Systems like this cut down on overhead costs, remove human error, eliminate bottle necks and increase customer satisfaction. Not to mention that intelligent command systems such as MyCyberTwin or Siri are becoming less expensive, easier to implement, manage and use, and more importantly acceptable to the general public.
Anyone who knows me knows how much I detest wires. The worst wire in my mind is the power cable. Always bulky, hard to connect and a pain to lug around, power cables are the bane of my existence. Ok, so maybe I’m being a tad over-dramatic.
Fortunately one of the emerging technologies what will change everything is wireless power. Currently accomplished through magnetic induction, we’re in the early phases of this technology, which is focused more on charging a battery than maintaining a current.
For those of you, like me, who don’t remember your junior-year physics classes, magnetic induction is a technology that creates electricity by using two coils, a transmitter coil and a receiver coil. An alternating current in the transmitter coil generates a magnetic field which induces a voltage in the receiver coil. This voltage can be used to power a mobile device or charge a battery, and one day will hopefully be used to produce structure-wide wireless power, like WiFi does for internet access.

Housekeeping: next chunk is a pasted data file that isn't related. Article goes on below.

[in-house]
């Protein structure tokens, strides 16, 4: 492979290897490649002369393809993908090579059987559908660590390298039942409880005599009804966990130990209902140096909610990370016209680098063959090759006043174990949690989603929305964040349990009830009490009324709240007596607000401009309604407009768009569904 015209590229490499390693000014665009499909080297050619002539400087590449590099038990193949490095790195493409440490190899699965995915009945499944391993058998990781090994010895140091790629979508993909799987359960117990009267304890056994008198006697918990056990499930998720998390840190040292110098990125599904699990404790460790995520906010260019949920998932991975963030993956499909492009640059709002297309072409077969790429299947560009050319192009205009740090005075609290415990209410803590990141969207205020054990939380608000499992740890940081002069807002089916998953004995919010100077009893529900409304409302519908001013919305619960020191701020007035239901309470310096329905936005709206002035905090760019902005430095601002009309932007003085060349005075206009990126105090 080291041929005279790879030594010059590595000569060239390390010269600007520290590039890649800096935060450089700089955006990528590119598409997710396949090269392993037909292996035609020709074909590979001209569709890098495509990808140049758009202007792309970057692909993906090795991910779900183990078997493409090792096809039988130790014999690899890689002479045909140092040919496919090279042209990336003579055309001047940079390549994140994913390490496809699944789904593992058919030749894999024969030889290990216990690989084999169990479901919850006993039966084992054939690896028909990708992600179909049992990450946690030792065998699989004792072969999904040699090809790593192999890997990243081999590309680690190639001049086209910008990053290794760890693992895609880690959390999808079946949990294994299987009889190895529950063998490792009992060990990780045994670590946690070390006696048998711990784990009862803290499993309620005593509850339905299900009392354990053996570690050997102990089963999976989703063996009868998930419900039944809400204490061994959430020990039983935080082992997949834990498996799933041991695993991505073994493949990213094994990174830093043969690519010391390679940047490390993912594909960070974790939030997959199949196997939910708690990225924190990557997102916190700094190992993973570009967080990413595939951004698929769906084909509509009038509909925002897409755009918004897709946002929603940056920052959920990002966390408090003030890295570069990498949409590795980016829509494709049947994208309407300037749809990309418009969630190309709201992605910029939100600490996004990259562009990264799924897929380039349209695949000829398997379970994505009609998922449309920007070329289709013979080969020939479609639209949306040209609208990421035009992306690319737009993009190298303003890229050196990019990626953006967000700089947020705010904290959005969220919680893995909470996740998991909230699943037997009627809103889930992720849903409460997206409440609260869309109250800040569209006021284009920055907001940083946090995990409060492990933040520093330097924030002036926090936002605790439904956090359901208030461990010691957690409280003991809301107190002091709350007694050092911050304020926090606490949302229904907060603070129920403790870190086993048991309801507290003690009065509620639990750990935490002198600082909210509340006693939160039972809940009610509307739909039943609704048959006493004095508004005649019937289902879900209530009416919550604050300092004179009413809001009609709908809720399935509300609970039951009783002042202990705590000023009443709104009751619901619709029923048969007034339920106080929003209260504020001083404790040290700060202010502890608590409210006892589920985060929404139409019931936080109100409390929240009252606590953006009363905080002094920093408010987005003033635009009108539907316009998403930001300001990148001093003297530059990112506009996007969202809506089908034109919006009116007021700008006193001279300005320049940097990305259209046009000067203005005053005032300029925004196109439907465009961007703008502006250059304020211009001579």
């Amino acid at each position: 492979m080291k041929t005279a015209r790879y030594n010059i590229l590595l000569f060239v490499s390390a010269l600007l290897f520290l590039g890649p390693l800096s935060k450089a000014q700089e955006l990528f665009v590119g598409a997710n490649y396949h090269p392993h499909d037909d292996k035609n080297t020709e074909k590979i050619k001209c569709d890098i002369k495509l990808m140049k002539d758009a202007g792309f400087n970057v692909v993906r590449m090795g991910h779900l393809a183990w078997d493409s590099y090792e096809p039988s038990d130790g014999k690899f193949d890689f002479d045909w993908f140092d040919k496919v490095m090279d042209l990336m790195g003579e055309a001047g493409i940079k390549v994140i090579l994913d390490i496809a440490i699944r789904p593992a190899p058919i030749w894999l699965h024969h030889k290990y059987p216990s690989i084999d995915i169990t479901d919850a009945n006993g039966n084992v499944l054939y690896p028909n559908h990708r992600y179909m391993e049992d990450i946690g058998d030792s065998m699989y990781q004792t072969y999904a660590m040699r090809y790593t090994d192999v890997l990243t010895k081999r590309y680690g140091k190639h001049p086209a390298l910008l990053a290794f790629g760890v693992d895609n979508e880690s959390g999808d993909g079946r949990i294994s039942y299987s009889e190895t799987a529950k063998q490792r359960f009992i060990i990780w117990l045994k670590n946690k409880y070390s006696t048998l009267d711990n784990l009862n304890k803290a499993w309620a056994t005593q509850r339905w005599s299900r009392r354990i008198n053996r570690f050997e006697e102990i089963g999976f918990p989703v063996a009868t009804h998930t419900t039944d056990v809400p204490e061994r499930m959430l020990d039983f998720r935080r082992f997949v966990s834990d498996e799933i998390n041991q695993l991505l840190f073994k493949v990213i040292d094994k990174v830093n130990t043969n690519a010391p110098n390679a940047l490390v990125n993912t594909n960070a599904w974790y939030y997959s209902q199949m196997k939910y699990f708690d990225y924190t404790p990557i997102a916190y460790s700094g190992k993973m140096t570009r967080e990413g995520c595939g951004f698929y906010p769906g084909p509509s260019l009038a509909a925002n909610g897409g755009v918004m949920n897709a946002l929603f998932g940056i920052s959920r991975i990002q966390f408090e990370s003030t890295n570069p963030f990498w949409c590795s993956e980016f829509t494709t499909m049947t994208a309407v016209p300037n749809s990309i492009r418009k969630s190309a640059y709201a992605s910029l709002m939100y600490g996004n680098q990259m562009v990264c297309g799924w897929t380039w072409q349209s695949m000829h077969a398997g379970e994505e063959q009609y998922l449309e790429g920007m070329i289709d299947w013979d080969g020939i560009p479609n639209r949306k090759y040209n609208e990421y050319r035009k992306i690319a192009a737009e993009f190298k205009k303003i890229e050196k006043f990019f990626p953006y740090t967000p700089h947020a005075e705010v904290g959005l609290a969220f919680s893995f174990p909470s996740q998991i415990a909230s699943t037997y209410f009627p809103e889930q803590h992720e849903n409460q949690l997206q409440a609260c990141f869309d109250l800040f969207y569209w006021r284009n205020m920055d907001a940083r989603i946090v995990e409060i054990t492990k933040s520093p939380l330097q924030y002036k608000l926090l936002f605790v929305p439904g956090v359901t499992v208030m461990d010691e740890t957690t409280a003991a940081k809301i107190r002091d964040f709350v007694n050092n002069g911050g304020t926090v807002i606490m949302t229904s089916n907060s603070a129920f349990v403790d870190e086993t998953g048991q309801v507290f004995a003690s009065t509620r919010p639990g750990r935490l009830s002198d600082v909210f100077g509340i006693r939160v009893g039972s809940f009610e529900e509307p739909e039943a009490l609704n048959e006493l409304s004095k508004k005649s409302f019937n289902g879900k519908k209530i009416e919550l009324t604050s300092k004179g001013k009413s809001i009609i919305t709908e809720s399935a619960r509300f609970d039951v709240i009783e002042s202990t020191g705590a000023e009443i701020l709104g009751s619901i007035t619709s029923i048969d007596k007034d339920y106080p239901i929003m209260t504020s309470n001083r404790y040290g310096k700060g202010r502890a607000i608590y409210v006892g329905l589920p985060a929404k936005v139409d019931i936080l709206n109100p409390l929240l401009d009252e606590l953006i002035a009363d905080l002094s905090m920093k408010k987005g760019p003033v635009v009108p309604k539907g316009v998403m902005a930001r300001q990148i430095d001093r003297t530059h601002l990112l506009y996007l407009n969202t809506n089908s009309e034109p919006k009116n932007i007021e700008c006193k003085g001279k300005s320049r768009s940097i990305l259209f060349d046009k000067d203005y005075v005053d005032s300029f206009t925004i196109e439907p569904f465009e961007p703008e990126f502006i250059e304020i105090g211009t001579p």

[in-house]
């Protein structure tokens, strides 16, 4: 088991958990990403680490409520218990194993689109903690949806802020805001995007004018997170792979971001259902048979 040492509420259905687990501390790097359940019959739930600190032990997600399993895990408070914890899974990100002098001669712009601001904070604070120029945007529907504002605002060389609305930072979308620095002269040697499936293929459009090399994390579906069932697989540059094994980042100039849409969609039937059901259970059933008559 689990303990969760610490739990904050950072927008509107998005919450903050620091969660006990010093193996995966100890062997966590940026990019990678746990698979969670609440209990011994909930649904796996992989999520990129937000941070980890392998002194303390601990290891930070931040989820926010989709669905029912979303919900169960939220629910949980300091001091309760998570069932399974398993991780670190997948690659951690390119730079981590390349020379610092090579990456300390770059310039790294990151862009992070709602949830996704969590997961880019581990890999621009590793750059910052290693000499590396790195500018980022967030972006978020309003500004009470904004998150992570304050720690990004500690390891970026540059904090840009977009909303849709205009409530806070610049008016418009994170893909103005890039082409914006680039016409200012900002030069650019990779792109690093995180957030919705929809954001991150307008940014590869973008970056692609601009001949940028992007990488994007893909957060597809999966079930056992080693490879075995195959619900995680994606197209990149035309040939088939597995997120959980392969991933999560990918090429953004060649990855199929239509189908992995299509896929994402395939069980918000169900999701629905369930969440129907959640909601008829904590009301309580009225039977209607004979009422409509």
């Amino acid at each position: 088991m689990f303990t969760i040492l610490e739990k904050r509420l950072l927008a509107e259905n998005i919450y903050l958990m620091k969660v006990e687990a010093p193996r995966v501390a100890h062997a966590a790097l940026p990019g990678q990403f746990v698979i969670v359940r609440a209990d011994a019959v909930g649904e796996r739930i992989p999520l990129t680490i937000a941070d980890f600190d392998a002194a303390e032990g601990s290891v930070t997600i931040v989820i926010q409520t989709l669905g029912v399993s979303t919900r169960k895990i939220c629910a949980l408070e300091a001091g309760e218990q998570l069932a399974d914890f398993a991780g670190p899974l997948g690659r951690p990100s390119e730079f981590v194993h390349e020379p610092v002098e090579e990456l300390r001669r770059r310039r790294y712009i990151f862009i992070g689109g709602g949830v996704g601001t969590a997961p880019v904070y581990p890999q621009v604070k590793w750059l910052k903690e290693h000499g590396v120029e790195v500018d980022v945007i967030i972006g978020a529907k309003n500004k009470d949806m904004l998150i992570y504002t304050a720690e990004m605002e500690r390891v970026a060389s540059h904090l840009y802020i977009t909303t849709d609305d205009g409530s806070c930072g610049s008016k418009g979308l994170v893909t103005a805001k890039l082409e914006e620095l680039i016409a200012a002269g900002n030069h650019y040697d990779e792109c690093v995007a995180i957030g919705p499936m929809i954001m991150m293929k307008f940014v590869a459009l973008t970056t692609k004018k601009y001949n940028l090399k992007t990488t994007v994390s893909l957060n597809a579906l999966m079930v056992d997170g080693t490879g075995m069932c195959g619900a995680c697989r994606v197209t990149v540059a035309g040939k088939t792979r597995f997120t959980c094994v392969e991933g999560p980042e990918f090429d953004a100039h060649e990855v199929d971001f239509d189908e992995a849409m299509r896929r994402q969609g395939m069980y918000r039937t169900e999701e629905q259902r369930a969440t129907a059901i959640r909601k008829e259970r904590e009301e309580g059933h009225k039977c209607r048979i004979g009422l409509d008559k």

One of the main reasons I feel this technology will germinate and grow is because of the recent vigor associated with the Wireless Power Consortium. The Wireless Power Consortium set an international standard for compatible wireless charging stations. This means that you can soon charge wirelessly on any charger that meets the standard.
The impact for the government may be extensive since they can soon start offering drop charges at airports, DMVs, public schools and hospitals; you name it. It’s important to note that currently you have to have a compliant mobile device battery or a special case in order to drop charge. However, as part of the consortiums work, this technology will be standardized and integrated directly into the device.
Predicting which emerging technologies will last is nearly impossible. Predicting which of those will grow to disrupt the landscape is even more difficult. What is certain is that as long as there are needs and wants that technology can provide for, we’ll always be in store for disruption.